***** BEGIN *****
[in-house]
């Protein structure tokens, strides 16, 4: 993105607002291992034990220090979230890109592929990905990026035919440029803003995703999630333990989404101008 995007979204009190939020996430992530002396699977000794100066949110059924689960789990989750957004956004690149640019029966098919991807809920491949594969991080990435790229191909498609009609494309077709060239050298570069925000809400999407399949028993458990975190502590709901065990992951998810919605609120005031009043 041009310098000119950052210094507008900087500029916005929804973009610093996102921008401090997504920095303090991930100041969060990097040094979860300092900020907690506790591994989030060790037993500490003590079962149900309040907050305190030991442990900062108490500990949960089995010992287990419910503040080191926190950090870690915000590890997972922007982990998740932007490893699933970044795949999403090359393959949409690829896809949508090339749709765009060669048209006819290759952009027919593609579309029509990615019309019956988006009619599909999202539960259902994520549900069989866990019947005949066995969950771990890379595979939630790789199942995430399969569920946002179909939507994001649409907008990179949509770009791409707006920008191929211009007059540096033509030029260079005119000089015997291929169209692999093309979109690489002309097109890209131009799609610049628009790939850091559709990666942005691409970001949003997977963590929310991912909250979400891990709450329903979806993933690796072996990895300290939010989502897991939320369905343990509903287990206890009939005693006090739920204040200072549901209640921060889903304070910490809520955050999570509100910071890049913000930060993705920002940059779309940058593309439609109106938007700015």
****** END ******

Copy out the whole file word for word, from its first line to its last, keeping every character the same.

[in-house]
């Protein structure tokens, strides 16, 4: 993105607002291992034990220090979230890109592929990905990026035919440029803003995703999630333990989404101008 995007979204009190939020996430992530002396699977000794100066949110059924689960789990989750957004956004690149640019029966098919991807809920491949594969991080990435790229191909498609009609494309077709060239050298570069925000809400999407399949028993458990975190502590709901065990992951998810919605609120005031009043 041009310098000119950052210094507008900087500029916005929804973009610093996102921008401090997504920095303090991930100041969060990097040094979860300092900020907690506790591994989030060790037993500490003590079962149900309040907050305190030991442990900062108490500990949960089995010992287990419910503040080191926190950090870690915000590890997972922007982990998740932007490893699933970044795949999403090359393959949409690829896809949508090339749709765009060669048209006819290759952009027919593609579309029509990615019309019956988006009619599909999202539960259902994520549900069989866990019947005949066995969950771990890379595979939630790789199942995430399969569920946002179909939507994001649409907008990179949509770009791409707006920008191929211009007059540096033509030029260079005119000089015997291929169209692999093309979109690489002309097109890209131009799609610049628009790939850091559709990666942005691409970001949003997977963590929310991912909250979400891990709450329903979806993933690796072996990895300290939010989502897991939320369905343990509903287990206890009939005693006090739920204040200072549901209640921060889903304070910490809520955050999570509100910071890049913000930060993705920002940059779309940058593309439609109106938007700015």